That fall, I attended a lecture by a visiting cytochrome C expert. He was kind enough to briefly discuss my project. His first question was simply to ask me “why?” – specifically, “why are you doing this?” He proceeded to tell me that the conditions proposed to covalently add the spin label were already going to denature my protein, and that the purification method recommended by my mentor was going to separate denatured protein from native protein rather than labeled native protein from unlabeled native protein.
I presented my various concerns about my project to my professor. During my senior year Christmas break, I received a special delivery letter indicating that he had given me a “C–” for my independent study project. He also wrote in the margin that “Mr. Kaelin appears to be a bright young man whose future lies outside the laboratory.”
Despite this debacle, I was accepted to several medical schools, including Duke (I was again rejected by Harvard). The medical school basic science curriculum in those days involved a mind-numbing amount of memorization. One thing that saved me was that Duke compressed the standard two years of basic science into one year. The first year was hard for me, but I felt I could withstand anything for one year (although I did wonder if I had made a mistake not pursuing mathematics and computer science). The other saving grace was that the courses were honors/pass/fail, and it was understood that almost no one got honors. You just plowed through.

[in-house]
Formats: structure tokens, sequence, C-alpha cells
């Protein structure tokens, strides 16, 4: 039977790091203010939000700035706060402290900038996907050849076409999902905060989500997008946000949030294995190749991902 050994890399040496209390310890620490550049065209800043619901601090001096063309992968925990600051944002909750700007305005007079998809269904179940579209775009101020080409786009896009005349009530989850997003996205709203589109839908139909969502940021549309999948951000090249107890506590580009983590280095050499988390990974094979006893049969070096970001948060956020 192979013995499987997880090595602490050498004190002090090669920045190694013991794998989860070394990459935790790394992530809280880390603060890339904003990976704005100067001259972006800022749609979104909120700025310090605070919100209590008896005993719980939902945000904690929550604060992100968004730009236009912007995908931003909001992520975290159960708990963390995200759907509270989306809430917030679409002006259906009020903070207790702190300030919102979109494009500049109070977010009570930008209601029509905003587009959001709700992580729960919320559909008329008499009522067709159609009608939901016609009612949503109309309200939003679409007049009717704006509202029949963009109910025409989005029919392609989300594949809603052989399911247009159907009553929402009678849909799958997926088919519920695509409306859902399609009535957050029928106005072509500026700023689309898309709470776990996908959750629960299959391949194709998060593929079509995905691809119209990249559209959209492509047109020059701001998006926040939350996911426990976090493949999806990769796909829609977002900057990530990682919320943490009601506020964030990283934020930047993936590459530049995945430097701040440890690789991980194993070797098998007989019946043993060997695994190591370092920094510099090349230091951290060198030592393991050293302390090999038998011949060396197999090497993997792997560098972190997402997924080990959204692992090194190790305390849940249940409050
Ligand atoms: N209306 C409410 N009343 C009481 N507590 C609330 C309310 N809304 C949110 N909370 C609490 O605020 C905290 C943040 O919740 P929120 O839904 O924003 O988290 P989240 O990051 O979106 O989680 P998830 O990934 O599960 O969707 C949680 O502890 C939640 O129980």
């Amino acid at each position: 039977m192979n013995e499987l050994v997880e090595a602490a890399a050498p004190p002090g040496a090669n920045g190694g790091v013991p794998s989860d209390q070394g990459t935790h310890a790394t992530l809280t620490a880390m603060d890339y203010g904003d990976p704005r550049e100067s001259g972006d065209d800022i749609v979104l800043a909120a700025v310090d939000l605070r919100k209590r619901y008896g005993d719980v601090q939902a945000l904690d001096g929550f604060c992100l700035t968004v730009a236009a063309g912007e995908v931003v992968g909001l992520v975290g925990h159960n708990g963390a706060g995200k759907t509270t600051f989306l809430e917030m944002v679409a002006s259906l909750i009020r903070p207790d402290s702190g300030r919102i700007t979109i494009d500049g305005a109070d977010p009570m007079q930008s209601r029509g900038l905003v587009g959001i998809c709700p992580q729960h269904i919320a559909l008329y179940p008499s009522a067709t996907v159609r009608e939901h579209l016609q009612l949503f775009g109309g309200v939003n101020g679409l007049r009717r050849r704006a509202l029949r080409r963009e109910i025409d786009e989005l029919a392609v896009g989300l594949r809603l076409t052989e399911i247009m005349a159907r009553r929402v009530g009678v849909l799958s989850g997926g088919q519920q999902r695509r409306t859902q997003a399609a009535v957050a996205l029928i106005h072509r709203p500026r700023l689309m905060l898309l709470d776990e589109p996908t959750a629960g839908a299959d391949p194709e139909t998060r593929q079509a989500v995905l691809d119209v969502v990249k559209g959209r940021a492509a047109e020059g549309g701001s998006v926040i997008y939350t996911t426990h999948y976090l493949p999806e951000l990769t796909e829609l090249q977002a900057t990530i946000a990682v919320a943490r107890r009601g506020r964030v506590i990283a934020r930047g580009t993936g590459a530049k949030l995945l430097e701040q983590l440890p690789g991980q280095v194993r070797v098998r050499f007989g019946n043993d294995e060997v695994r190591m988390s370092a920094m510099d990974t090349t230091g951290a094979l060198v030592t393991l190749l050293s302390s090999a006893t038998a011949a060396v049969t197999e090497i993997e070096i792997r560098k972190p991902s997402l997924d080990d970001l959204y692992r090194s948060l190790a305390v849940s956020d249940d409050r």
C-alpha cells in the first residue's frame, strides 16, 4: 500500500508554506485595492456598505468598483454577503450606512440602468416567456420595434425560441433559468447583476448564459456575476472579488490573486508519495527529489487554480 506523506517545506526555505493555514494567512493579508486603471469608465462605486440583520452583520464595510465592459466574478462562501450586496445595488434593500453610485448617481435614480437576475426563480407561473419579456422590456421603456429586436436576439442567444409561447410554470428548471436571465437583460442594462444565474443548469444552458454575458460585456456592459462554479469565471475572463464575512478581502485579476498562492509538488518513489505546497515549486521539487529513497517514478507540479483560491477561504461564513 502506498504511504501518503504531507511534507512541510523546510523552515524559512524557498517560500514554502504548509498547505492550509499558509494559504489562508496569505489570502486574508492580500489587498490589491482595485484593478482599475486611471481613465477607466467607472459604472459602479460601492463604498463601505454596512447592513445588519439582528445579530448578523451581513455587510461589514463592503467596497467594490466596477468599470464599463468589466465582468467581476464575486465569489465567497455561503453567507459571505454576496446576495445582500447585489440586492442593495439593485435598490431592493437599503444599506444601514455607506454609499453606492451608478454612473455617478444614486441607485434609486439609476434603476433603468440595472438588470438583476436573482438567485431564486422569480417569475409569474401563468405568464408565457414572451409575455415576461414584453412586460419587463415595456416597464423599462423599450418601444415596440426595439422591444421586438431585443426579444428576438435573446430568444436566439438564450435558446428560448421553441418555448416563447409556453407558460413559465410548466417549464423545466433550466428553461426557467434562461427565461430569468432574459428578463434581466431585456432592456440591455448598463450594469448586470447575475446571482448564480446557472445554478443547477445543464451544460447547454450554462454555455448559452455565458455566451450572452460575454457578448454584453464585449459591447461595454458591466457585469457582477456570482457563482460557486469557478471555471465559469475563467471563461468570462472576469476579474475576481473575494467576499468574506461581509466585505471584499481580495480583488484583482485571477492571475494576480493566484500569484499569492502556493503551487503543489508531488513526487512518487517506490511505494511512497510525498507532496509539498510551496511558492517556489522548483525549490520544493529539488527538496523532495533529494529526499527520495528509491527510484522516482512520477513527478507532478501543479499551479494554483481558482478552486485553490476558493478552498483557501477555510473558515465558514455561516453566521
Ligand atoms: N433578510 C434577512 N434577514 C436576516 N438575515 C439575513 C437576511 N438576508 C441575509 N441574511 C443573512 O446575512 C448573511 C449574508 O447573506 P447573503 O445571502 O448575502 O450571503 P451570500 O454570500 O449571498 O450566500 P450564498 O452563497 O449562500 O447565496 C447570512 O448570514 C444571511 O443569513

In the second year, I took the classical clinical rotations of obstetrics/ gynecology, internal medicine, psychiatry, surgery, and pediatrics. I loved each of my rotations and could now see the knowledge gained in the first year in action. It was exhilarating and reaffirmed my decision to go to medical school. My internal medicine chief resident was Dr. Paul Klotman. I thought he was the smartest, funniest, coolest person I had ever met. I decided then and there that I would be a chief resident one day.
Duke medical students were encouraged to work in a laboratory fulltime for their third year. With some trepidation, I gave laboratory research another try. I worked with Dr. Randy Jirtle, studying tumor blood flow. Randy, in contrast to my first mentor, was very helpful and encouraging. During this time, I read about tumor angiogenesis and the highly vascular tumors linked to von Hippel-Lindau (VHL) disease.
During my third year, Dr. Michael Bishop came to Duke Medical School to give a lecture, which was exhilarating. In it he described the first oncogenes, some of which encoded kinases. I was sure I was seeing the future of oncology and assumed that this would lead to new therapeutics (e.g., kinase inhibitors). Sadly, over the ensuing years, naysayers would tell me why this was naive. It would take people like Alex Levitzki and Alex Matter to prove them wrong.